Milling Lumber

Milling Sticks for the Kiln Lady

We were contacted by a lady, Teresa, who lives not far from us, for 1 x 1 inch or smaller sticks of wood. She also specified they be no longer than 22 inches. She has an outdoor pottery kiln and those are her requirements. She asked for us to cut up about a cord of wood to start. People…That’s a lot of milling!!

Milling small tamarack logs
Getting set up

With the temperatures being off the charts HOT, we are only using the mill first thing in the morning. Where the mill is situated, we are in the shade until about 10:30 am. Lately it has been about 36 degrees Celsius with the humidity at 10:30 am. I can see an overhead roof being added to the shipping container at some point which would extend over the mill. Too hot out to do it now though. So, good thing we are morning people.

Before we could begin, Jim built a sort of crib to put the 1 x 1 sticks in. Teresa asked for us to bundle the sticks in 16 x 16 inch bundles. So the crib is 16 inches wide and filled, it will be 16 inches tall.

Crib of wood from the mill
Crib for 1 x 1s

Her preferred wood is red pine, but for her first order she is taking tamarack because it has been cut for a few years and is drier than the pine. Oh, and she asked for as much bark as possible. Down side is the tamarack we have on hand is very small. Small logs = more work.

Tamarack is also known as Eastern larch, larch, hackmatack and juniper. It is valued for its longevity for outdoor use like fence posts, wharf and crib pilings, raised planter beds, etc.

Porcupines eat the bark of tamarack. Rabbits like needles, ruffed grouse and other birds like sparrows, the common yellow throat and Nashville warbler eat the seeds.

Tamarack is the only native softwood that loses all of its needles each autumn. They turn yellow then fall off.

So, faithfully, we head out to the mill as many mornings as we can to work on the order. When the crib is full, we tie each section in two spots and cut them into 22 inch lengths, getting four bundles each time we fill the crib.

Chainsaw,cutting lumber
Cutting the sticks into bundles

We have a pallet handy and Jim lifts the heavy bundles out of the crib onto the pallet, then moves it out of the way with the skidsteer.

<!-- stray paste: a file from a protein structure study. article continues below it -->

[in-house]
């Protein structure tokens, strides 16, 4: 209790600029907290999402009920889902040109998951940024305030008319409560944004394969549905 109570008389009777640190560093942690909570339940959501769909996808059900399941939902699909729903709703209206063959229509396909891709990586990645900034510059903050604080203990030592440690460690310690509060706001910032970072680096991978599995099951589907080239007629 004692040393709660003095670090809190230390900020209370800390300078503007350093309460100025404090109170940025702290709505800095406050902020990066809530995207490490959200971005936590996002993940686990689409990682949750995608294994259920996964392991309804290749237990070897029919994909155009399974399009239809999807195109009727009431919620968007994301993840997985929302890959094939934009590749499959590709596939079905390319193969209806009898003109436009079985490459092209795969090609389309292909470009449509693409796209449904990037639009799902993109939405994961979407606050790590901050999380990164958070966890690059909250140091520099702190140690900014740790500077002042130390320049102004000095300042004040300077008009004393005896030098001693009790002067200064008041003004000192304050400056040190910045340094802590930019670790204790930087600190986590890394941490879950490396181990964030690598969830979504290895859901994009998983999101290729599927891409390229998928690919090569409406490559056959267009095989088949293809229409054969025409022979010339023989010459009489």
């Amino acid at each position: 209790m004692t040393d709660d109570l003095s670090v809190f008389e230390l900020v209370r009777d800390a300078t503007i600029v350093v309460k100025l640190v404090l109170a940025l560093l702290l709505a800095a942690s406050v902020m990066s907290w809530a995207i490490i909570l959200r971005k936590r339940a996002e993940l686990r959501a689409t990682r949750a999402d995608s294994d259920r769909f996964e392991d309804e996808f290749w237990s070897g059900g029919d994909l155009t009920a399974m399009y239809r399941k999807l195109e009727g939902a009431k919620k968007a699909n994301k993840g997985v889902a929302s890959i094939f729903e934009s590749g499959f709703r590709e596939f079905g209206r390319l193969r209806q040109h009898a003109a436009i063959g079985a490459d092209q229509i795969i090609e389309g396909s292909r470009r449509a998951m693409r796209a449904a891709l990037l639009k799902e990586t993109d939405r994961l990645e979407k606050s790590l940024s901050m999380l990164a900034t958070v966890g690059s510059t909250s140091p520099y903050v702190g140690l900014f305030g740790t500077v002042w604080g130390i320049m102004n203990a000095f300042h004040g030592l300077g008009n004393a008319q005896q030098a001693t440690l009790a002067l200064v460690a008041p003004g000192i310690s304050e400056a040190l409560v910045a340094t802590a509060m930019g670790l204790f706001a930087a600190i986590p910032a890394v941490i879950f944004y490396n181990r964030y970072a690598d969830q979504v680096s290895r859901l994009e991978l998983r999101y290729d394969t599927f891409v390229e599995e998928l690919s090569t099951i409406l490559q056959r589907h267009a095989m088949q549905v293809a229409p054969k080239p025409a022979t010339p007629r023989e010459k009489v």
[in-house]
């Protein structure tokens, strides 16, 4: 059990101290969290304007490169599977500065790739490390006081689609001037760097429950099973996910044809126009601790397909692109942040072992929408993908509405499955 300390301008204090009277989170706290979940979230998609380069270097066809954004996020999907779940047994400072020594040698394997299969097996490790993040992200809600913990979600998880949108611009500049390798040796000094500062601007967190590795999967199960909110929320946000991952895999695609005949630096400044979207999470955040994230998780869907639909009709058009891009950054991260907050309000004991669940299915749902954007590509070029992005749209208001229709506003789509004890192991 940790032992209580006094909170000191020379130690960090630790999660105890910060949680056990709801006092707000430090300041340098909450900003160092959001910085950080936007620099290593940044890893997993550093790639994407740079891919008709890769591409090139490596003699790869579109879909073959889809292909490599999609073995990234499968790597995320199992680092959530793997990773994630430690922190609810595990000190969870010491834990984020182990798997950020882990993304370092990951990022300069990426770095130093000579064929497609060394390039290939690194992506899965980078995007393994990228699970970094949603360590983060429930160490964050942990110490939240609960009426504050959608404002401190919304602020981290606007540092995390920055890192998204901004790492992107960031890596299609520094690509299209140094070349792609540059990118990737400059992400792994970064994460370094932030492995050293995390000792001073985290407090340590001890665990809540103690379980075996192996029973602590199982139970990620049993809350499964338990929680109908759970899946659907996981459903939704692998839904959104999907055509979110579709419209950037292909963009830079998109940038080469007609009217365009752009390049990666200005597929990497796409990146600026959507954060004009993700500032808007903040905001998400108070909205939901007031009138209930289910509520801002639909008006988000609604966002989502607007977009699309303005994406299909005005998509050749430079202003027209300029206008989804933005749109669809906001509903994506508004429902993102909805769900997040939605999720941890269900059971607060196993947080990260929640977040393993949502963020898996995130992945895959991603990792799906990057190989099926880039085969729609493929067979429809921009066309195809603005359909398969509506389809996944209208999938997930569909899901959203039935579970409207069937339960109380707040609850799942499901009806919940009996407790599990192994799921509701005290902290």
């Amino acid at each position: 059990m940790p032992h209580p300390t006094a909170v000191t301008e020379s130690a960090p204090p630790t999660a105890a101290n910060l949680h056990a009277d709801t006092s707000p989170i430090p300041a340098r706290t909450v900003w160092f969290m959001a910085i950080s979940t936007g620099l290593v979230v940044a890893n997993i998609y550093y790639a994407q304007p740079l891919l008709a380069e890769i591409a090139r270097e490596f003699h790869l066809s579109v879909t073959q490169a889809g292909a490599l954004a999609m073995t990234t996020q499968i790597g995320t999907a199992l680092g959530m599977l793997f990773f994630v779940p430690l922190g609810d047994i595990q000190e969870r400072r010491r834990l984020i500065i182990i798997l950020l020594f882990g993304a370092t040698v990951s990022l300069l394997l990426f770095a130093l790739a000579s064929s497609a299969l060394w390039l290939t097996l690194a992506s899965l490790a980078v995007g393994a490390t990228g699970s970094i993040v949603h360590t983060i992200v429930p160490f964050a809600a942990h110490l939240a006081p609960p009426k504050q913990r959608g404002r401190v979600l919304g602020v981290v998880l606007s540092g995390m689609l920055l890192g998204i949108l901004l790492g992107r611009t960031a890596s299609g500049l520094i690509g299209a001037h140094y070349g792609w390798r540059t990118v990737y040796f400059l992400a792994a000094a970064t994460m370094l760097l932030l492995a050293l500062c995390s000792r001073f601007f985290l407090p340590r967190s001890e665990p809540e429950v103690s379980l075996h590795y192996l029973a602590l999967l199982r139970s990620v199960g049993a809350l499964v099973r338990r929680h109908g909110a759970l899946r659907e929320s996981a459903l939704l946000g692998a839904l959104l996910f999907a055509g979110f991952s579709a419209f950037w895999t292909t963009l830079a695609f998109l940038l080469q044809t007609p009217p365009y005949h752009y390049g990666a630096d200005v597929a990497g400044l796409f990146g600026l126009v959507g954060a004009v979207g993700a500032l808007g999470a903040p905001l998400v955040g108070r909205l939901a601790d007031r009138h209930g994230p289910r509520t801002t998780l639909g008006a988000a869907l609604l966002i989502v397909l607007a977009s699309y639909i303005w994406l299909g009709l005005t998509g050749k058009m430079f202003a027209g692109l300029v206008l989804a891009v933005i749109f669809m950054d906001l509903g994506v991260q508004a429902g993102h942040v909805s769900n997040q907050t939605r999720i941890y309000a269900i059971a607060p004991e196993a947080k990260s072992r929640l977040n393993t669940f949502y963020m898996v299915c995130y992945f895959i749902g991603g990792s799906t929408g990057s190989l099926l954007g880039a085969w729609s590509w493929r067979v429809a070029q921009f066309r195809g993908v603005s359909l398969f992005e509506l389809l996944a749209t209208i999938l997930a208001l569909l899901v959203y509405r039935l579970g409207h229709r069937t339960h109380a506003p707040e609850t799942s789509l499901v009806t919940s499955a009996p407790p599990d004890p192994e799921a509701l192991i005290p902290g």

skidsteer, bundles of wood
6 bundles on the move

Here was our progress after just a few mornings work.

bundles of wood for the pottery kiln
Getting there

And then…

Bundles of tamarack
More 1 x 1 tamarack

We milled all of the tamarack logs we had on hand and started in on the pine to make up the rest of the order. Jim used the skidsteer to pick pine logs off the huge pile in our yard.

Pine logs
Picking off the top of the pile

Once we cut them down to size and brought them to the mill we were ready to continue.

sawmill,pine logs
Large red pine

My job was to pick up the 1 x 1 pieces off the mill and stack them in the crib.

sawmill,pine logs
Game of pick up sticks

Jim said not to look so happy so…

sawmill
Is that better?

Anyhoo… We got the 36 bundles of sticks done and it took a bit more that 1-1/2 cord of wood. So here is what one cubic cord of wood looks like. Cut into 1 x 1 inch sticks and bundled into 16 x 16 inch bundles that are no more than 22 inches long. Did you get all that?

sawmill,pine,tamarack
Dropping off the last pallet

Teresa wants another cord of sticks in the fall, so as we are milling the pine into lumber we will continue to cut up the smaller pieces into sticks and fill the crib, over and over and over again.

After a last minute change in plans we ended up delivering the load to her place. So Early Saturday morning we loaded up the trailer and the back of the truck with our 36 bundles and headed out.

Loading the trailer with wood
Lord…these are heavy

And here they are piled in her kiln yard.

Wood for outdoor kiln
Ready to make pottery magic

For the next batch we are thinking of making the bundles smaller for easier handling. I’ll let you know how we make out with that. Only thing is instead of 36 bundles we would have 72 bundles. Yikes.

Later

 

 

 

 

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